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Hong Kong protests the impact on Chinese economy and US-China trade

Protesters demonstrated in Hong Kong.

Miguel Candela | SOP images | LightRocket | Getty Images

The months-long protests in Hong Kong could soon end, according to strategist David Roche, who said they will be "resolved or crushed" before October 1 – the 70th anniversary of China's National Day. [19659002] How China responds to the situation in the city is crucial in determining how the US-China markets and trade talks will be affected, he told CNBC on Friday.

In fact, politics goes hand in hand with the Chinese economy, Roche said.

"I do not accept that this will be a small problem in a larger economy in China. The reason I am not is because I believe that intervention (from Beijing) to Hong Kong will be immediately linked to what is happening. with trade. talks and international relations globally, "said Roche, president of research and investment consulting firm Independent Strategy.

Roche said "Beijing must weigh two things: the political and economic cause."

Economic Impact [1
9659009] View of the Bund, a beach area in central Shanghai.

Frédéric Soltan | Corbis News | Getty Images

Ray Dalio, founder of the investment firm Bridgewater Associates, said the protests "have gone beyond a demonstration" and have become "a revolution in Hong Kong."

"It is disruptive and has global geopolitical implications," he told CNBC's Christine Tan about "Managing Asia." on a 3 or 4, on a scale of one to 10. From a larger perspective, Hong Kong is just a "small place" in a "very large living economy" that is China.

Wall Street has not yet priced in the events in Hong Kong at this point, according to Tim Seymour, director of investment manager at Seymour Asset Management. He echoed Roche's sentiments and warned investors to be vigilant about the effects, especially on Asian economies.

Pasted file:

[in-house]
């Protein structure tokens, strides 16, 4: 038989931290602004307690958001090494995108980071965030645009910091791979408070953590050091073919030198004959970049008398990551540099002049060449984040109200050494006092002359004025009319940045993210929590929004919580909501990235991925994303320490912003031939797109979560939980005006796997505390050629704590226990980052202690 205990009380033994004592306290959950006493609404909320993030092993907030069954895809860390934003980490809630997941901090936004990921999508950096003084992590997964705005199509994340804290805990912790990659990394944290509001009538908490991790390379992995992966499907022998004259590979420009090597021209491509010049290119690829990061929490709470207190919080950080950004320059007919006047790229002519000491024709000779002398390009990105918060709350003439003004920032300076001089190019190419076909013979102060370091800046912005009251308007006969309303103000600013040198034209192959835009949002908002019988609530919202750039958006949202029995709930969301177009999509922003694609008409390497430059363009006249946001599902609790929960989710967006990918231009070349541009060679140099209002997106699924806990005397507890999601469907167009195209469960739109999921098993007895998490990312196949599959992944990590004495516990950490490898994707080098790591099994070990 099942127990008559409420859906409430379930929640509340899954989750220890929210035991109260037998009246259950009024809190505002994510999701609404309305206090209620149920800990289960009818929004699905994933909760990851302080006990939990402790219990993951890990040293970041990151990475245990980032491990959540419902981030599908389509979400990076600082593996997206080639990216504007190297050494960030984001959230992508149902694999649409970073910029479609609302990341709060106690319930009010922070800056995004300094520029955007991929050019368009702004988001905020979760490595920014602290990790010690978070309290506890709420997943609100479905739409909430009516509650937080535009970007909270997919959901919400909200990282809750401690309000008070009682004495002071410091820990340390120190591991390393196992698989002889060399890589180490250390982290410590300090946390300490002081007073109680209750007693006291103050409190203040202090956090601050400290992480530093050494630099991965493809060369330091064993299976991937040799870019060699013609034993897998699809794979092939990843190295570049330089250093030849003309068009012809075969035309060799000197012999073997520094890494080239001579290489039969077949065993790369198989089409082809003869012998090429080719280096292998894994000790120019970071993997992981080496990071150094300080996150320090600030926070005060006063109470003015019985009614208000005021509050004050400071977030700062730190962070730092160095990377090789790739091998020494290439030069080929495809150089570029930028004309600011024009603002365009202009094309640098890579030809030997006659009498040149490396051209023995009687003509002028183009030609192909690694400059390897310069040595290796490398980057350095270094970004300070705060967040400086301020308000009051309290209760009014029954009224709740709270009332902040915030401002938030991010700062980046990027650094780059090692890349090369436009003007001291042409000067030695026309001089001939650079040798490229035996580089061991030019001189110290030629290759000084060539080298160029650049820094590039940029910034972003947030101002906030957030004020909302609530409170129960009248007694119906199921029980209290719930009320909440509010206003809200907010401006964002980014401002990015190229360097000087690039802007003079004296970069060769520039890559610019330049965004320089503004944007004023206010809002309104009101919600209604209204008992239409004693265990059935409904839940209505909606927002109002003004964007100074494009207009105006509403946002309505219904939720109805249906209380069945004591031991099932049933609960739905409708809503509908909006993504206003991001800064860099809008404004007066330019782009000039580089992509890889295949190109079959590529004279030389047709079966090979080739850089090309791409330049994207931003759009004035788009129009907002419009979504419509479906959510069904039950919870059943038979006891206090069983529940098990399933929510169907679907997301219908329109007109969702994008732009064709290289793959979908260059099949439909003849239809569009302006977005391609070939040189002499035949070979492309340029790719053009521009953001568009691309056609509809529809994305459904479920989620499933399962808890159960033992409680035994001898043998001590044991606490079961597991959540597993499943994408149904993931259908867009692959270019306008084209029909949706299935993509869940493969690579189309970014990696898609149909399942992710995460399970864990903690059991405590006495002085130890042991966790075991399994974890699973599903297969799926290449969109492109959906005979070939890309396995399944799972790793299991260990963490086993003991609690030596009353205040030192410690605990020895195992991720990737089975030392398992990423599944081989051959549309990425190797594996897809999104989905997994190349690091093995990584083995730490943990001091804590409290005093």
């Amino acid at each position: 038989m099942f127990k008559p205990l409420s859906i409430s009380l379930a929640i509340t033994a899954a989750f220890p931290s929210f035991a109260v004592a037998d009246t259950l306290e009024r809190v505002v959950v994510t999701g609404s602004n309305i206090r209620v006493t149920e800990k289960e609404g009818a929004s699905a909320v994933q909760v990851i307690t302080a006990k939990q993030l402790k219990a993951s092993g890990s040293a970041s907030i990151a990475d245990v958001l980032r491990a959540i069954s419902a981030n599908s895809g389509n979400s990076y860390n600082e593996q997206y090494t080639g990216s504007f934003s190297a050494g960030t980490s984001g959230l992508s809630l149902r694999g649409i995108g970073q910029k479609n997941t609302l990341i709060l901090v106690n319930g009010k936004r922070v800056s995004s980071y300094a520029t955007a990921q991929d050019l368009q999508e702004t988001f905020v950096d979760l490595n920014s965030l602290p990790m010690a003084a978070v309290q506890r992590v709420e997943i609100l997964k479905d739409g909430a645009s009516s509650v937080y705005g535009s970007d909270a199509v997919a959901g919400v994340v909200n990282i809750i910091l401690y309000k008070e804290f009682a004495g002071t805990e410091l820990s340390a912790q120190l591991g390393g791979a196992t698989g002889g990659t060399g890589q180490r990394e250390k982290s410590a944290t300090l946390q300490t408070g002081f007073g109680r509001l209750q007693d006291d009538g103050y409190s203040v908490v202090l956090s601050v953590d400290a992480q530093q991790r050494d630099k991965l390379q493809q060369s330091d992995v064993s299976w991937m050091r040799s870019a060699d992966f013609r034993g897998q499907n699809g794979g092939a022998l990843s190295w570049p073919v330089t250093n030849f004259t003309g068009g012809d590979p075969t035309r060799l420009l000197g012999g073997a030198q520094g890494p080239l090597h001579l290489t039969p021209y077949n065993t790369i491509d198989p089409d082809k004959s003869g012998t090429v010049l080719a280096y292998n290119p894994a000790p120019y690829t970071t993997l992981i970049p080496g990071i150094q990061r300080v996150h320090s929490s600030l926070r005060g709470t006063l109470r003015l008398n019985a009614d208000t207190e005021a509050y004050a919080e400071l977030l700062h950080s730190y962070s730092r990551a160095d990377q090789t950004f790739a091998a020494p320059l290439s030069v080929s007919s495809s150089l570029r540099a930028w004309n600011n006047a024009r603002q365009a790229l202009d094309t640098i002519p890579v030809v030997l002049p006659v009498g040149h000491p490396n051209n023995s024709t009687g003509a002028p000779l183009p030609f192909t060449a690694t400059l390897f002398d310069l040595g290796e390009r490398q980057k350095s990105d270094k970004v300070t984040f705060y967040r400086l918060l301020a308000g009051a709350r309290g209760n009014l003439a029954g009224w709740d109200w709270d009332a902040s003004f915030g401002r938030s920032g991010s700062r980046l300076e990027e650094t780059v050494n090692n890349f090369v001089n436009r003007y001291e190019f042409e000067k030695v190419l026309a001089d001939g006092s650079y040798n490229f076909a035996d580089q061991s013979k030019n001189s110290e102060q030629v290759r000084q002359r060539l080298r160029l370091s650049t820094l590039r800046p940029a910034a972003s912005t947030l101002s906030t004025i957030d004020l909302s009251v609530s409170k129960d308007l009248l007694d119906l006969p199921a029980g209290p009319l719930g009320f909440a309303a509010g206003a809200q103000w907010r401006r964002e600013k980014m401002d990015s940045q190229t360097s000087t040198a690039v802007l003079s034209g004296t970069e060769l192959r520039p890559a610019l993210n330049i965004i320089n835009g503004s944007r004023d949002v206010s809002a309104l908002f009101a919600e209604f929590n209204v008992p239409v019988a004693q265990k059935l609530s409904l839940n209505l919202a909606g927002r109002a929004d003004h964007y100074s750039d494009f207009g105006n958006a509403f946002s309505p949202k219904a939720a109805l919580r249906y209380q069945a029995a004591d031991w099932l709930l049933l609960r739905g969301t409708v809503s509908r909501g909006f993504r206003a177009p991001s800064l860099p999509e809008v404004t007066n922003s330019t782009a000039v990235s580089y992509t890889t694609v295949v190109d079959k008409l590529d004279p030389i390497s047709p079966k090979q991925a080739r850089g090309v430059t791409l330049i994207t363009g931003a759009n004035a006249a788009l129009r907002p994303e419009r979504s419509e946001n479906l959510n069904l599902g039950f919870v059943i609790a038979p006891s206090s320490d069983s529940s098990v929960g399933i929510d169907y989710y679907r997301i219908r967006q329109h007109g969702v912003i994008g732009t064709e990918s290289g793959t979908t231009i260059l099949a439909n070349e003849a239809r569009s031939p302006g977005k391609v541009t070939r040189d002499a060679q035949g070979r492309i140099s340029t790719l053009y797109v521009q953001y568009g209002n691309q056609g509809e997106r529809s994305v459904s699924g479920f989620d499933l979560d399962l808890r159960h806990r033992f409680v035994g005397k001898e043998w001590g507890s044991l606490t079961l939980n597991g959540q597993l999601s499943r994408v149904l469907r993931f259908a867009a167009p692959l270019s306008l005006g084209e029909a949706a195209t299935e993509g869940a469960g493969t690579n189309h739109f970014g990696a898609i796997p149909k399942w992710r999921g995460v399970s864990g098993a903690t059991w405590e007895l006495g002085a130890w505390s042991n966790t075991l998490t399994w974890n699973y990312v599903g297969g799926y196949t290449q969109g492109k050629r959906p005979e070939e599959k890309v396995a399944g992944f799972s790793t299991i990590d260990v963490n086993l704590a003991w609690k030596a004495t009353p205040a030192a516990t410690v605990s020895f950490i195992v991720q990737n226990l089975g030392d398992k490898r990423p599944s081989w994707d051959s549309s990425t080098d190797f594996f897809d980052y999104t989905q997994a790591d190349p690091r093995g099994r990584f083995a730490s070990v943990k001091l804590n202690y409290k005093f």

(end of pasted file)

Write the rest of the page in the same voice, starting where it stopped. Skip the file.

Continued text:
"Wall Street does not recognize the distraction this may be for any trade resolution," Seymour told CNBC on Friday.

Trade talks "getting worse"

On Wednesday, Trump tweeted that he proposed a "personal meeting" with China's President Xi Jinping over the Hong Kong crisis.

But Roche said he doesn't think the meeting will happen.

He said Beijing is already annoyed by the United States telling Chinese authorities "how to run their country," citing Hong Kong and Taiwan affairs. If the US continues with this behavior, Beijing's frustrations will be reflected in the trade talks, according to Roche.

Investors' biggest fear would come true "if trade talks are expanded to cover political issues in Hong Kong," Roche said. [19659002] "That's exactly why the trade negotiations will be worse," he said.

– CNBC's Weizhen Tan contributed to this report.

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